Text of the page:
In what could best be described as a rather ambitious application, in State A v Party B, the Applicant sought an extension of the 28-day time limit to issue a jurisdictional challenge despite the fact that the challenge was issued 959 days late. The Court, perhaps unsurprisingly, refused.
The decision itself is heavily redacted and anonymised; however it is still possible to ascertain some factual background.
The application was brought under section 67 of the Arbitration Act 1996. The underlying arbitration was in relation to a claim by Party B against State A under a bilateral investment treaty (BIT).
Prior to the jurisdiction hearing, which led to a Partial Award against State A, State A put at issue the position of State D (a non-party) on a material point (not disclosed in the court’s decision). State D subsequently filed submissions which were accompanied by a substantial number of specially declassified documents, which in turn were reviewed by the Tribunal and found to have made “a useful contribution to the proceedings”.
A Partial Award was subsequently made against State A. State A did not challenge the award within 28 days (as required under section 70(3) of the Arbitration Act 1996 (the “Act”)) and the arbitration thereafter proceeded to the liability and quantum phase. This resulted in a 12-day hearing for which the parties had submitted 10 pleadings consisting of over 2,100 pages, numerous witness statements and expert reports, at considerable cost.
In the meantime, another arbitration claim under the same BIT was issued by Party E. Party E exhibited a letter written to Mr F, the State D Minister at the time (“the “Mr F Letter”), which was said to be relevant to the earlier submissions by State D. This document was not produced earlier by State D.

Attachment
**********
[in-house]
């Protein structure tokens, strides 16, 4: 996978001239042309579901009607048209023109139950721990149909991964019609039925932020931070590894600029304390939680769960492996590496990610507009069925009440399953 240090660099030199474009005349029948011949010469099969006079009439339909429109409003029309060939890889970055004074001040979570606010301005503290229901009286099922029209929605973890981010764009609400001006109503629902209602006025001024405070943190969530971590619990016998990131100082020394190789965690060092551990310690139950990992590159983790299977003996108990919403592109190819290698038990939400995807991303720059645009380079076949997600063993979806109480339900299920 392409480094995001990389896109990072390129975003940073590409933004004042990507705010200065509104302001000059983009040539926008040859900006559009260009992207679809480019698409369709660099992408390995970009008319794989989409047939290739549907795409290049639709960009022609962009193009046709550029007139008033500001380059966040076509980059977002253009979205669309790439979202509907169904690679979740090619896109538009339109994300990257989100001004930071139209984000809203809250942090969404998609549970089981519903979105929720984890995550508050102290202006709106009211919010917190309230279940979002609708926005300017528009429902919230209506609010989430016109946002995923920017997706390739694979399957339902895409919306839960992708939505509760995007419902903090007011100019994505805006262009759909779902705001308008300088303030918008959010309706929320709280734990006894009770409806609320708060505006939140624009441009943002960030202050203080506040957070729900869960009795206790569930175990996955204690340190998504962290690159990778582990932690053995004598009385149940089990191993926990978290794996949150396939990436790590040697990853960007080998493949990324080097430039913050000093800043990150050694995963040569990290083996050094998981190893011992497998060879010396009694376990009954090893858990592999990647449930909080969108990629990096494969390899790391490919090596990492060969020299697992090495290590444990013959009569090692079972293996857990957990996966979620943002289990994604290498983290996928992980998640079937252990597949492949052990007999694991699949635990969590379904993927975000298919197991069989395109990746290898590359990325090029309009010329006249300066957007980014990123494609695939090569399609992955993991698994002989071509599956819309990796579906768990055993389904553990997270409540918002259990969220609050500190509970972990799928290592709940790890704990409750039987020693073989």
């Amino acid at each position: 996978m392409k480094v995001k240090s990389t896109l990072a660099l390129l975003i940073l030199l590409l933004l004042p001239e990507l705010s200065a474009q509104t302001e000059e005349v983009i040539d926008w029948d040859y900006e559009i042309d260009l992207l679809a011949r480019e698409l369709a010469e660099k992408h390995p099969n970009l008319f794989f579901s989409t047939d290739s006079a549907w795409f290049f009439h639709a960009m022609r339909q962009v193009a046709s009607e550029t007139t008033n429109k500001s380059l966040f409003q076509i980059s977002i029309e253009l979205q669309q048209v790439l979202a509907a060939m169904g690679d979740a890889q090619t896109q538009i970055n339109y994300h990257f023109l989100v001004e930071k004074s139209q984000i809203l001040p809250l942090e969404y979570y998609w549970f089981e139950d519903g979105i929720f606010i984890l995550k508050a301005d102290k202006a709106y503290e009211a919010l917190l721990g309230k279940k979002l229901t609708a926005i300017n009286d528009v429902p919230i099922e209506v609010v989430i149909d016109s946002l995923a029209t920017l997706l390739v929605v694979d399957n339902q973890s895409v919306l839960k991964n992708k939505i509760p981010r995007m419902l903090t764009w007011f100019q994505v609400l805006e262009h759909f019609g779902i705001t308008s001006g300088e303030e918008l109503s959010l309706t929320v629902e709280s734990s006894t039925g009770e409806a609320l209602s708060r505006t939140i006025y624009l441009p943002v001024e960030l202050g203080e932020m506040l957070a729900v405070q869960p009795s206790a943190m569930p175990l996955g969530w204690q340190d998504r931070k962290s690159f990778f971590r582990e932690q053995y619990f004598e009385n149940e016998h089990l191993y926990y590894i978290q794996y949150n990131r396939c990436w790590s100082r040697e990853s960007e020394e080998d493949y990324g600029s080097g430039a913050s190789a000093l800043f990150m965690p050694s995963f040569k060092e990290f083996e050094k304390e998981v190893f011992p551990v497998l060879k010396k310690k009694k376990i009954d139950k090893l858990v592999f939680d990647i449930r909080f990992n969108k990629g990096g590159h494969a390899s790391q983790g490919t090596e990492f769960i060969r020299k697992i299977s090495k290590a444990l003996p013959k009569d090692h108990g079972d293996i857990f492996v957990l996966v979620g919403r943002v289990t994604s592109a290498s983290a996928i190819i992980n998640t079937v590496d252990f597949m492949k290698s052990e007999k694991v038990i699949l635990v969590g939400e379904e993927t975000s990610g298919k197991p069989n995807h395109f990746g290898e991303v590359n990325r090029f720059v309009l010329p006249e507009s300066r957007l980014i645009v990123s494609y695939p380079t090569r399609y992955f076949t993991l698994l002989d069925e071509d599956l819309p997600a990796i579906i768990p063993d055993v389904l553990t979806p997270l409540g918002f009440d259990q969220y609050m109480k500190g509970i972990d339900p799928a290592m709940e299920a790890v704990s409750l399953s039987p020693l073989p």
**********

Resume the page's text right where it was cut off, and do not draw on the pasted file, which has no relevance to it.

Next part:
Once it became aware of the Mr F Letter, State A speedily issued the application for an extension of the 28-day limit to challenge the jurisdiction of the Arbitral Tribunal. By this time, however, the application was 959 days late.
The application was dismissed. In reaching that decision the Court considered “the Colman Guidelines”, namely:
- the length of the delay.
- the reasonableness of the applicant’s conduct in allowing the delay to arise;
- any contribution to the delay by the respondent or the tribunal;
- any irredeemable prejudice that would be suffered by the respondent (in addition to the delay) if the extension were granted;
- the impact of determining the challenge on any ongoing arbitral proceedings between the parties;
- the strength of the challenge;
- the overall fairness of denying the applicant the opportunity to have the challenge determined.
The court found that in the circumstances the fresh evidence was not strong enough to justify an extension after the ‘colossal’ delay and expenditure that had occurred in the arbitration.
In reaching this conclusion, the court considered that:
- The strength of the challenge (factor (6) of the Colman Guidelines) must be one of the primary factors where there has been a substantial delay.
- There is no specially formulated factor to address fresh evidence.
- However, the longer the delay, the more “transformational” or “seismic” the fresh evidence must be in order to justify the grant of an extension. As to the length of delay more generally, this must be measured against the yardstick of the 28 days provided for in the Act. A delay measured even in days is significant; a delay measured in weeks or months is substantial.
This decision reinforces the importance of bringing applications under the Act in a timely manner and makes clear that the strength of a challenge, and the extent to which new evidence is “transformational” will be in an important factor in assessing applications for extensions of time. Although an applicant may suffer prejudice if an extension is not granted, and moreover may have acted entirely reasonably, that may not be enough to overcome these priorities.
  EWHC 799 (Comm)
 First set out by Colman J in Kalmneft v Glencore International AG  1 All ER 76